Franklin Templeton Investments
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Frequently Asked Questions

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  • Form 1099-DIV, Dividends and Distributions, is the federal tax information form used to report total ordinary (taxable and tax-exempt interest) dividends, including distributions of net short-term capital gain and total capital gain distributions paid to your fund accounts during the year. Form 1099-DIV is also used to report qualified dividend income, unrecaptured Section 1250 gain, nondividend distributions (return of capital), federal income tax withheld (backup withholding), foreign tax paid, foreign source income and any specified private activity bond interest.

    This information will be included in Composite Form 1099, which was mailed and made available online by February 18, 2014.

  • You will receive Form 1099-DIV reporting information on Composite Form 1099 if you received $10 or more in dividends or other distributions from your fund during 2013. Franklin Templeton is not required to report (and does not report) taxable and tax-exempt interest dividends and distributions received on your accounts in an amount of less than $10 unless an amount of backup withholding was withheld or the fund has elected to pass through foreign tax to shareholders.

    Although Franklin Templeton is not required to report an amount under $10, you are generally required to report all dividends and distributions on your income tax returns. Any amount not reported on Form 1099-DIV can be found on your year-end Asset Summary Statement.

  • Yes. Distributions made by your Franklin Templeton fund investments are considered reportable payments whether they are received in cash or reinvested in additional fund shares. If you reinvest taxable or tax-exempt interest dividends or distributions, this income must be reported on your income tax return.

  • Yes. Distributions made to you, that Franklin Templeton is required to report to the IRS shortly after the close of year, are reported under the taxpayer identification number you provided on your account(s). A separate Composite Form 1099 is generated for each account you own.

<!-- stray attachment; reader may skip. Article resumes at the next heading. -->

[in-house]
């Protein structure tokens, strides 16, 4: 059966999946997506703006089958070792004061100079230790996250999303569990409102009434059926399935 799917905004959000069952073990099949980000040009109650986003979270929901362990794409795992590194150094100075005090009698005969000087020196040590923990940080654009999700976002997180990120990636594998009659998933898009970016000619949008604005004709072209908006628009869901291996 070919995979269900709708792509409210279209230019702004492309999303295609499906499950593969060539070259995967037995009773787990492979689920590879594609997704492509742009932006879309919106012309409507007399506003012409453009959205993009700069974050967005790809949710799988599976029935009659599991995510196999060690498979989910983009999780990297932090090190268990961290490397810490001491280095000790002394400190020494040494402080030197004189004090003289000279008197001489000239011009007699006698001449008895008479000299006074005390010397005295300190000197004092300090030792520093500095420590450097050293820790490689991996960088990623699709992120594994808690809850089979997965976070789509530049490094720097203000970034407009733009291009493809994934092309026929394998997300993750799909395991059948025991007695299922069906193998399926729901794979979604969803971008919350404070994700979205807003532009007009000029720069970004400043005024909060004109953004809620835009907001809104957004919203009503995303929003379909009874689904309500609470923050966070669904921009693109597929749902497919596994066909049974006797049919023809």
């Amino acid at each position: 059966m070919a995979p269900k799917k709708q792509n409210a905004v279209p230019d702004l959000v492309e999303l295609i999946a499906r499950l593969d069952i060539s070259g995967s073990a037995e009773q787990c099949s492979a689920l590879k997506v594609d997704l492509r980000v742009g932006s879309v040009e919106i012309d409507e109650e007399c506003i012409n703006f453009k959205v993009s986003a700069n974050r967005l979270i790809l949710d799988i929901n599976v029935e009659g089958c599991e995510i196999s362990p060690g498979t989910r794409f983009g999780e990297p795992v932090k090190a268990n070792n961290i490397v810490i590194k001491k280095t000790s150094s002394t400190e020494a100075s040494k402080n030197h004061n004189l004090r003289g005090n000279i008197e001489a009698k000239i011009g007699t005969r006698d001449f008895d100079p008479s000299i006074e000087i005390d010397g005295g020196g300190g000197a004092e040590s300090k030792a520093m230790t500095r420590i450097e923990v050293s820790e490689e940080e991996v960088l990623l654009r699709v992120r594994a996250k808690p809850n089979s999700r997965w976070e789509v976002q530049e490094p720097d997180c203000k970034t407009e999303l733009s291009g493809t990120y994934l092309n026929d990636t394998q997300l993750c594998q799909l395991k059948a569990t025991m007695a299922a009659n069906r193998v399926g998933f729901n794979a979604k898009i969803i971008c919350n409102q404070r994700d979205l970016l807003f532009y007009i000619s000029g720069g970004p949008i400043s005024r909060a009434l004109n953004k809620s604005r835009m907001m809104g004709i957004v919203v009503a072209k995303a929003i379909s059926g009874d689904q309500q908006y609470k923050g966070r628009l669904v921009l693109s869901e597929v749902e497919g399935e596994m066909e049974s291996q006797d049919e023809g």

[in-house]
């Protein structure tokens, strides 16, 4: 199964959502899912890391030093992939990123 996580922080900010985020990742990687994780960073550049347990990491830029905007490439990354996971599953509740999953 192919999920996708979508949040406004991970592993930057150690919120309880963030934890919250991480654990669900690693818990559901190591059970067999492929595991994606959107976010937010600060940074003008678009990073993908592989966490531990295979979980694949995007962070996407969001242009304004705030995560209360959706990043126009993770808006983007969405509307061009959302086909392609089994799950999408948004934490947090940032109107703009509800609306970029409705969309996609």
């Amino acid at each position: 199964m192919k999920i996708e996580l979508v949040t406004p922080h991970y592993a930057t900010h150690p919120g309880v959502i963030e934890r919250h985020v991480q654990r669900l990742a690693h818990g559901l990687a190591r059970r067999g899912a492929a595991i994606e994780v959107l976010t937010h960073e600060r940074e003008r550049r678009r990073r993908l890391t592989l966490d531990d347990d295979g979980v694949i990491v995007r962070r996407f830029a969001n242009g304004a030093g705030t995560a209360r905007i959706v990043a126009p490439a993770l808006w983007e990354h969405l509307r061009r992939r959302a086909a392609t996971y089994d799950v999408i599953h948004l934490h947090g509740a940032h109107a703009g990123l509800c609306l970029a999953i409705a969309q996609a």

You could also receive more than one Form 1099-DIV per account if:

    1. You received dividends while residing in California, then moved to another state and received additional dividends while residing in the new state
      OR
    2. You received dividends while residing in another state and then moved to California and received additional dividends.
  • Yes, it was available online by February 18, 2014. Registered shareholders can view or print their year-end tax forms by logging into their account on franklintempleton.com. Login to your account or register now for account access.

  • If you receive Form 1099-DIV that includes income attributable to other taxpayers with different taxpayer identification numbers, you may need to follow the IRS guidelines for “nominees.” Please refer to the 2013 Instructions for Form 1040, U.S. Individual Income Tax Return, Schedule B, Interest and Ordinary Dividends.

    IRS forms, instructions and publications can be obtained free of charge by calling the IRS at (800) 829-1040. You may also view these materials on the IRS website.

  • Generally, individual investors will need to report Form 1099-DIV information on IRS Form 1040, U.S. Individual Income Tax Return. Depending on the type of information and amounts reported on your Form 1099-DIV, you may need to include additional forms such as Schedule B, Interest and Ordinary Dividends and/or Schedule D, Capital Gains and Losses. IRS forms can be obtained free of charge by calling the IRS at (800) 829-1040. You may also view forms on the IRS website.

  • Yes. If your tax-free fund distributed any tax-exempt interest dividends, ordinary income or capital gains of $10 or more, you will receive information under the Form 1099-DIV section of the Composite Form 1099.

  • Even though tax-exempt interest dividends are exempt from regular federal income tax, the IRS requires that you report tax-exempt interest dividends on Form 1040. Reporting this income on your tax return does not cause it to be subject to regular federal income tax.

  • Generally, individual investors will need to report tax-exempt interest dividends on IRS Form 1040, U.S. Individual Income Tax Return. If specified private activity bond interest is reported, you may need to include Form 6251, Alternative Minimum Tax-Individuals with your Form 1040.

  • Franklin Templeton is not required to report distributions less than $10 unless backup withholding was withheld or the fund elected to pass through foreign taxes to shareholders. Although the IRS does not require Franklin Templeton to report distributions less than $10, the IRS requires you to report such distributions on your income tax return. Distributions less than $10 can be found on your year-end Asset Summary Statement.

  • Composite Form 1099 is a consolidated tax form that reports both Form 1099-DIV and Form 1099-B tax information for eligible accounts. Therefore, some shareholders will also have 1099-B and cost basis reporting information on their Composite Form 1099. For additional information, visit our Form 1099-B and Cost Basis Reporting FAQ sections.

Important Legal Information

The information contained in this Tax Center is not intended to be a complete discussion of all federal or state income tax requirements. This information cannot be used by an investor to avoid any income tax penalties that may be imposed under the Internal Revenue Code. Investors should seek advice from a financial and/or tax advisor about the potential tax implications of their investments in Franklin Templeton fund(s) based on their individual circumstances.

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    For U.S. residents only.